Prior to the recently released National Southwest Border Counternarcotics Strategy, the U.S. government lacked a strategy to address arms trafficking to Mexico, and various efforts undertaken by individual U.S. agencies were not part of a comprehensive U.S. government-wide strategy for addressing the problem.[12]

Gun control[edit]

Prevention and awareness programs[edit]

In New Mexico, a state suffering from the nation's worst injury mortality rates for many specific causes, a childhood gun safety program was designed and implemented over a four-month period in late 1990. This model has been described as a potential model to be used by other states or communities interested in childhood injury prevention. The components of the program include:[14]

  • Increasing gun safety awareness through public service announcements
  • Increasing awareness amongst health care professionals and patients on gun safety
  • Reaching gun owners to help spread prevention messages
  • Monitoring progress and continuing the program.

Physician and health care professionals have played instrumental roles in other types of injury prevention programs (including poison prevention and child motor vehicle restraint awareness) and so are seen as resources to spread messages to parents about firearm safety issues.[14]

Political arguments[edit]

Following the Columbine school shootings on the morning of April 20, 1999, demand for more gun control measures increased from the mainstream media, including calls for restrictions on gun shows, child access prevention laws mandating the locking up of guns, and bans on assault weapons. However, some policy analysts argue that the specific gun control measures proposed in the Columbine aftermath are largely irrelevant.[15]

Others doubt that gun controls possess any preventative efficacy. In response to the Columbine shootings, a columnist of The Denver Post argued that these killers "would have shot their way through a metal-detection device at the schoolhouse door." Conservatives also cite the methods through which the two Columbine shooters obtained their guns as examples of the inefficacy of gun controls. For example, an 18-year-old friend of the killers purchased all of the long guns used during the shootings from three different unlicensed vendors at a gun show in December 1998. Controls over gun shows were seen as irrelevant to preventing the Columbine shootings because the friend who legally purchased the long guns could have also legally purchased the very same guns in a gun store.[15] Other progun conservatives cite a 2003 Centers for Disease Control and Prevention report, which concluded that "there is insufficient evidence to determine the effectiveness of any of the firearms laws or combination of laws reviewed on violent outcomes." Alternatively, a study in The New England Journal of Medicine claims that fewer restrictions on handguns will result in increasing numbers of injuries and deaths.[16]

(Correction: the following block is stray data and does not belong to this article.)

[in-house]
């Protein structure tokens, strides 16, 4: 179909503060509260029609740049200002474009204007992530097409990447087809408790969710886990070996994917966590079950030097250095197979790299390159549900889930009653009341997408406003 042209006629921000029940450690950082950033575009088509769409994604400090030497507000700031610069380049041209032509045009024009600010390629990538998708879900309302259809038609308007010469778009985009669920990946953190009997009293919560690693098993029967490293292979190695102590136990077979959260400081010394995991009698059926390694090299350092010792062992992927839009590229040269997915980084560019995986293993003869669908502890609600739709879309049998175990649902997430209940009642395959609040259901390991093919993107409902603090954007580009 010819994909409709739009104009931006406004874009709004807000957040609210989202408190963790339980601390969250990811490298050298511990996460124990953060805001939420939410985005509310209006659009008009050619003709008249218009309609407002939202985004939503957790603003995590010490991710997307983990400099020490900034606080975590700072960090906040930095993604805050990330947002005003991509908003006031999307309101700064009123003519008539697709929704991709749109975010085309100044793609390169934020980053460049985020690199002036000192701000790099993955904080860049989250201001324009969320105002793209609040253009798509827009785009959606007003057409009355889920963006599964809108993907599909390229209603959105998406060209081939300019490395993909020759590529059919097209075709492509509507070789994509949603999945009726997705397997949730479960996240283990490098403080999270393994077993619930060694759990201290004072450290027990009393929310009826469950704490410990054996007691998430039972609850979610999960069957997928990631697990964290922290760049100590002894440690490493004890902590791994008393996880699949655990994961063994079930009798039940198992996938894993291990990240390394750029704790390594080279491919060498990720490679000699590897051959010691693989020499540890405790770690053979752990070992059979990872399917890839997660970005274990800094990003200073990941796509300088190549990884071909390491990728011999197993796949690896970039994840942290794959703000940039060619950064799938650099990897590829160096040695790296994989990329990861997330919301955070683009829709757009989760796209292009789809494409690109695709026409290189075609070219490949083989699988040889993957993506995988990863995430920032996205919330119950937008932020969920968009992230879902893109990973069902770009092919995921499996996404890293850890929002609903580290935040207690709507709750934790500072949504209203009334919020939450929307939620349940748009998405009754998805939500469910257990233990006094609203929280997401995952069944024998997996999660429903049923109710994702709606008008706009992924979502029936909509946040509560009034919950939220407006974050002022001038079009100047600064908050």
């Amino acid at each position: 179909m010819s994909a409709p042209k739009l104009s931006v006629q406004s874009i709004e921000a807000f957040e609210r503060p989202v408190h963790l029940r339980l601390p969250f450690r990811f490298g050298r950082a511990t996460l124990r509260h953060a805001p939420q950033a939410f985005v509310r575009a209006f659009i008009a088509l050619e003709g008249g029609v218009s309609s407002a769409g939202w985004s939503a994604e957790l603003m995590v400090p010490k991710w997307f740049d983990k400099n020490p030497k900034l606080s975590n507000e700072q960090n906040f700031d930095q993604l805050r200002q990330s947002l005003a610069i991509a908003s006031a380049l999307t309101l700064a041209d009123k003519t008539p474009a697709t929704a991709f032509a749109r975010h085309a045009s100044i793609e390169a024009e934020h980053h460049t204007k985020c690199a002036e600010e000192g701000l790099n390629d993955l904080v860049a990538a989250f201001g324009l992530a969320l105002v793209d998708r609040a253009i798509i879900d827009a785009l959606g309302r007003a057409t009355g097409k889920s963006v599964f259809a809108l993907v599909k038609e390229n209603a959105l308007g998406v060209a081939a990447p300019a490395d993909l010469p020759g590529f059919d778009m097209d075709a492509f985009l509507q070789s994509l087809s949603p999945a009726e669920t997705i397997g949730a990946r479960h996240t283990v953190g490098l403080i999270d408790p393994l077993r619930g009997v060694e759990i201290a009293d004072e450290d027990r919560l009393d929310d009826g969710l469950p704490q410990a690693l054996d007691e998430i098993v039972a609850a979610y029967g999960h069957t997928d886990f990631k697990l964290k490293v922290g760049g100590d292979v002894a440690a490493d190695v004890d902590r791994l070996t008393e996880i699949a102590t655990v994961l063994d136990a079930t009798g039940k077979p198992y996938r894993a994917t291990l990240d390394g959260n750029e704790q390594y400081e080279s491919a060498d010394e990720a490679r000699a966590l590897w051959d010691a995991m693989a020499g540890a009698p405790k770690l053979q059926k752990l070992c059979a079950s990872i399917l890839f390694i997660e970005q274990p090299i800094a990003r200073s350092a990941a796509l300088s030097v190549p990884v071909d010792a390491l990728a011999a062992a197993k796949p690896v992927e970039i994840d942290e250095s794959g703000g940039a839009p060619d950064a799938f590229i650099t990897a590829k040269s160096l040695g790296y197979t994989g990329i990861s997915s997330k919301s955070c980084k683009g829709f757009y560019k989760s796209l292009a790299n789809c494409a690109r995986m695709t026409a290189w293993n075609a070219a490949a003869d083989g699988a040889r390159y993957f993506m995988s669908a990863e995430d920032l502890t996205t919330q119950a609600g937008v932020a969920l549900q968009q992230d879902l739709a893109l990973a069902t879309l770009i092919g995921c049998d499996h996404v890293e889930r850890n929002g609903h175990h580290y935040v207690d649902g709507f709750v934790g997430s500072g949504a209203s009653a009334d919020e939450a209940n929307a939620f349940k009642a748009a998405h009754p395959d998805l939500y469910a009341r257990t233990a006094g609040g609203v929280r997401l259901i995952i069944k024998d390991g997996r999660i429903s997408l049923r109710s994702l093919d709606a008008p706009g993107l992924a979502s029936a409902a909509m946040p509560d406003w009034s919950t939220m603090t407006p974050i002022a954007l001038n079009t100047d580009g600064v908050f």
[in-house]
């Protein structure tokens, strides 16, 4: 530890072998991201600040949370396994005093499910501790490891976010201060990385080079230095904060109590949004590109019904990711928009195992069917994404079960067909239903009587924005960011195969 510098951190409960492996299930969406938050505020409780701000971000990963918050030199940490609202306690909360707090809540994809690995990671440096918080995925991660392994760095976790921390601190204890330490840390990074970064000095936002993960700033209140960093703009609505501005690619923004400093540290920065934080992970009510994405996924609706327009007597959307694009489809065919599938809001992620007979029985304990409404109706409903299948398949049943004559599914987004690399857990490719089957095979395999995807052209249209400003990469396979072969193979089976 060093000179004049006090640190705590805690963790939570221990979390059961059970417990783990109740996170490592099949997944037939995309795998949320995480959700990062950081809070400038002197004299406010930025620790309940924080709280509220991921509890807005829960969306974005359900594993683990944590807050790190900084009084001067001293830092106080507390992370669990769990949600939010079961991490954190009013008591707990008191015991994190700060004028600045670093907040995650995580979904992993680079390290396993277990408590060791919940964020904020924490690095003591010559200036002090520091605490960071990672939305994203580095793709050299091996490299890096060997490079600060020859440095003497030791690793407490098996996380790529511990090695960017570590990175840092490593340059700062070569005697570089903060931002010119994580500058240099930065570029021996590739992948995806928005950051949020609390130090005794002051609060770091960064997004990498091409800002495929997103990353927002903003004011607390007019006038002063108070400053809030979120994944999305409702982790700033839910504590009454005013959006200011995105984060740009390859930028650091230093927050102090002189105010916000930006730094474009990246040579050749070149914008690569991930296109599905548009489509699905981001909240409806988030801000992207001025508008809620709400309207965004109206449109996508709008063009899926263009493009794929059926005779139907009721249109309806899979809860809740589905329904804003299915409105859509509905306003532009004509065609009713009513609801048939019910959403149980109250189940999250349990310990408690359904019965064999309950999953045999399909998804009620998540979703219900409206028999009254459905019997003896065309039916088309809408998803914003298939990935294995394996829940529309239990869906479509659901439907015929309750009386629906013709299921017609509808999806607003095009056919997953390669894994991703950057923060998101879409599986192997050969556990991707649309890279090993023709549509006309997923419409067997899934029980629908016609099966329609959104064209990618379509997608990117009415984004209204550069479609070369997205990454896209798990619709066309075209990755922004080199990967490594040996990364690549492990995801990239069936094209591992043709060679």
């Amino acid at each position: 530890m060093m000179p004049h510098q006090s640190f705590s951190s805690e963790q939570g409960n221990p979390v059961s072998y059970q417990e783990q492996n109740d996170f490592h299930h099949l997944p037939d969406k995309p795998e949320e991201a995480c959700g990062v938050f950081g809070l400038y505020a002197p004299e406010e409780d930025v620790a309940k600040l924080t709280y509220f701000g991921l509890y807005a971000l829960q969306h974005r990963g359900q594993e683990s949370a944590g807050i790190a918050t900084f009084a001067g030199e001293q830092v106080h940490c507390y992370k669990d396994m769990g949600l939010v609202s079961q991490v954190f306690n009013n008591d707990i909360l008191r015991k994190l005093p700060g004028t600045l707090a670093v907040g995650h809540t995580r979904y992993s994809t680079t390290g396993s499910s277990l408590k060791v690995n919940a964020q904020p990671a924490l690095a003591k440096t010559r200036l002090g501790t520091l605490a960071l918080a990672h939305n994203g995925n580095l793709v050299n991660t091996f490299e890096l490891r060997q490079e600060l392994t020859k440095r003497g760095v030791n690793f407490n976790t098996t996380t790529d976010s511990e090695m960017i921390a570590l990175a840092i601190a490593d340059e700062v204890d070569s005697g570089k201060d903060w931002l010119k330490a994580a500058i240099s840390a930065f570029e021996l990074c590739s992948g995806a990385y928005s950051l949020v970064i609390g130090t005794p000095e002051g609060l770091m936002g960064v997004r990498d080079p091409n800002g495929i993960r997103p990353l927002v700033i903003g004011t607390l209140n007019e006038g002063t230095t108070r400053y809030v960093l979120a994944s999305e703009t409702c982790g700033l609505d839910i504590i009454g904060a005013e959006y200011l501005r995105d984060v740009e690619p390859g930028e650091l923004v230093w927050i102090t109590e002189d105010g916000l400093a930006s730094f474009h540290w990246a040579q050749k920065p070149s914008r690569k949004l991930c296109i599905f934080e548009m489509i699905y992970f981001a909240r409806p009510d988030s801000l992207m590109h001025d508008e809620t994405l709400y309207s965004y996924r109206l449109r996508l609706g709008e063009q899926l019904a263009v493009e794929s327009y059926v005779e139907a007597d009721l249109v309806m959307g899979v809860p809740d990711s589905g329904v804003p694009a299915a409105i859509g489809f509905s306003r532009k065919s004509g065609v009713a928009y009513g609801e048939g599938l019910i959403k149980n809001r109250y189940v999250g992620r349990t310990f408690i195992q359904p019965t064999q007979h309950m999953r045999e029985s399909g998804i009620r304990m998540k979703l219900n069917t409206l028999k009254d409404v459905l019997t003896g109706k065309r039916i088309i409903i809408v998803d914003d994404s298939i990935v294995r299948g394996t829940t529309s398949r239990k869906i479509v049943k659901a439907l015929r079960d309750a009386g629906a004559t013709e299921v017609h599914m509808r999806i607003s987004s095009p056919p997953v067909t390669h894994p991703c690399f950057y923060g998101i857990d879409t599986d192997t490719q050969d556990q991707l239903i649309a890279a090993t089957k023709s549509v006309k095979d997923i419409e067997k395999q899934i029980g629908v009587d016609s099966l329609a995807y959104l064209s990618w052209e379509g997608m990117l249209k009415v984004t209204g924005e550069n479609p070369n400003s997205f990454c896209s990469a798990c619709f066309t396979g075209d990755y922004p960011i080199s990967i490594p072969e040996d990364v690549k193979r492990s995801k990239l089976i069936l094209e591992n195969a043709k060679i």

When faced with public policy propositions for tougher controls over gun show transfers, or even bans on gun shows, anticontrol conservatives claim that blocking just one source of guns would not prevent a criminal from getting a gun. Advocates of gun show restrictions claim that large numbers of criminals acquire guns from professional gun traffickers, who acquire their guns from gun shows.[15]

Others have asserted that the Columbine killings could have been prevented, or at least reduced if teachers or guards were armed with guns. However, gun control supporters argue that an armed deputy sheriff arrived just five minutes after the Columbine shooting began and was still unable to stop subsequent shootings.[15]

Some gun control advocates assert that youth access to guns is attributable to the failure of gun owners, especially parents, to properly secure their guns. These advocates favor child access prevention (CAP) laws that require owners to keep their guns locked up and/or hold adult gun owners responsible if a youth accesses a poorly secured gun and causes harm with it. Conservatives argue that these laws ignore two facts:

  • Gun owners who store guns loaded and unlocked do so to keep them ready for use in defense against criminals
  • Defensive use of guns is both common and effective in preventing injury and property loss.